# How many physical degrees of freedom does the $\mathrm{SU(N)}$ Yang-Mills theory have?

The $\mathrm{U(1)}$ QED case has two physical degrees of freedom, which is easy to understand because the free electromagnetic field must be transverse to the direction of propagation. But what are the physical degrees of freedom the $\mathrm{SU(N)}$ Yang-Mills theory?

I believe that the $\mathrm{SU(N)}$ Y.M. theory has four degrees of freedom, and it is easy to see that by gauge fixing (such as the Lorentz condition or the Coulomb condition) that we can always remove one redundant degree of freedom. But then we still haven't completely fixed the redundant degrees of freedom. Thus my question is:

How many physical degrees and how many are redundant degrees of freedom does the Y.M. theory have?

I would be interested to understand how we can determine this mathematically, and also to understand what the physical intuition behind this is?

$SU(N)$ has $N^2 -1$ gluons, one corresponding to each generator (this is called the adjoint representation). That "quantum number" (which could be called an index for the adjoint rep) could be tensored together with the Lorentz representation for a massless vector particle, which should have 2 polarizations (just like QED). So the theory will have $2(N^2 -1)$ physical degrees of freedom.

I don't understand why you say that the gauge bosons should be massive -- if they were, then the gauge symmetry would be "broken".

• Yeah, sorry, I edited my message (about the mass of bosons), I think my brain has stopped working. Mar 11 '14 at 4:12
• I'm not sure I can see why the $\mathrm{SU(N)}$ Y.M. theory has $N^2-1$ degrees of freedom. I'm assuming the $N^2-1$ has to with the fact that $\mathrm{SU(N)}$ has $N^2-1$ generators. I don't understand what this has to do with adjoint representation of the gluons? Also are there $N^2-1$ physical, redundant or total degrees of freedom? Mar 11 '14 at 4:15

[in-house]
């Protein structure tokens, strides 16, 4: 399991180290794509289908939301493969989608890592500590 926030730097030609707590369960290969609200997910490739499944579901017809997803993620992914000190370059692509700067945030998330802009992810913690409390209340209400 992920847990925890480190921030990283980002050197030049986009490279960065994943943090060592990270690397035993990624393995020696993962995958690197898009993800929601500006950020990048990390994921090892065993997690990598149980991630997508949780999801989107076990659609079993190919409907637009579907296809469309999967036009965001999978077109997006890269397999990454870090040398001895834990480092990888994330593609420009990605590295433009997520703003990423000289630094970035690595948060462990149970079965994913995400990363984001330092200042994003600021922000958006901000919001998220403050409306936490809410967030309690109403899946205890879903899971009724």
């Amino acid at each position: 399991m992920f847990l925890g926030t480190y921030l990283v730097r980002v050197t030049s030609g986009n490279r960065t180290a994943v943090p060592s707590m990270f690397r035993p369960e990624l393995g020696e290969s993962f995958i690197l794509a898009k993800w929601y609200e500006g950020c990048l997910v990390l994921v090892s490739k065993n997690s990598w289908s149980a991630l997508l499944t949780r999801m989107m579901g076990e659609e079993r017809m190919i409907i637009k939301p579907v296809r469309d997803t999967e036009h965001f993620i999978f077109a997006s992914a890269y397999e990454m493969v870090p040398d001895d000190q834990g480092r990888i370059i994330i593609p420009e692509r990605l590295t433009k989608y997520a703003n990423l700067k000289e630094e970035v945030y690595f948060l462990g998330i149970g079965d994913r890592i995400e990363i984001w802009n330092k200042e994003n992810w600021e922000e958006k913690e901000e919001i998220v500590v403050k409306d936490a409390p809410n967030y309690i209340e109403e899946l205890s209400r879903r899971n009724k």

• No wait, I'm really confused now about your comment about the masses of bosons. If they are massless, then they travel with the speed of light and so they must have 2 physical degrees of freedom (like all electromagnetic waves), right? (But this disagrees with your statement about there being $N^2-1$ degrees of freedom.) Thus, if I'm right, my question is only interesting if the symmetry is broken and the bosons have gained mass. Mar 11 '14 at 4:40
• I've reworded the answer -- is it clear now? It is exactly like you say in the comments.
– Siva
Mar 11 '14 at 4:57
• @Hunter In order for the theory to be invariant under gauge transformations, the gauge field has to transform in the adjoint representation of the gauge group. This representation comes with $N^2-1$ generators. Mar 11 '14 at 8:18

Since I am new here and I cannot comment above I just write my comment as a small answer. I think in your question there is a small mistake. You ask how many degrees of freedom are there in a Yang-Mills theory although you want to ask how many polarizations does the gluon have. First of all, the number of generators of the gauge group will be the number of gauge bosons you will get. $SU(N)$ groups have indeed $N^2-1$ generators, except $U(1)$ that has one. In QED this corresponds to the photon, in $SU(2)$ to three gauge bosons (not exactly the W's and the Z since these are produced by mixing $SU(2)_L$ with $U(1)_y$), and in $SU(3)$ there are 8 gluons as Siva already told you.

Now to your question, how many polarizations do these gauge bosons have. Let us start with a massive vector boson. We can define its helicity states at the rest frame and then of course boost to the frame that the particle moves. Under this boost, the longitudinal polarization has a term $E/m$ (where $E$ the energy and $m$ the mass of the particle) that goes to infinity when the mass of the particle goes to zero. This would cause problems concerning the unitarity of the theory since the contrubutions in the matrix elements would be huge. What one can do is arrange the interactions of the theory such that the contributions from longitudinal polarizations are suppressed by a factor of the order $m/E$. In the case now the vector boson is strictly massless, the longitudinal contributions decouple completely. Therefore, massless vector bosons have two physical states of maximal helicity while massive one have three. Gluons are massless and so are photons, while W's and Z are massive.

I hope I helped. I am pretty sure that you can find more details even in wikipedia if you want.

• Thanks! This was exactly my question, but I think I phrased it badly. Mar 11 '14 at 11:20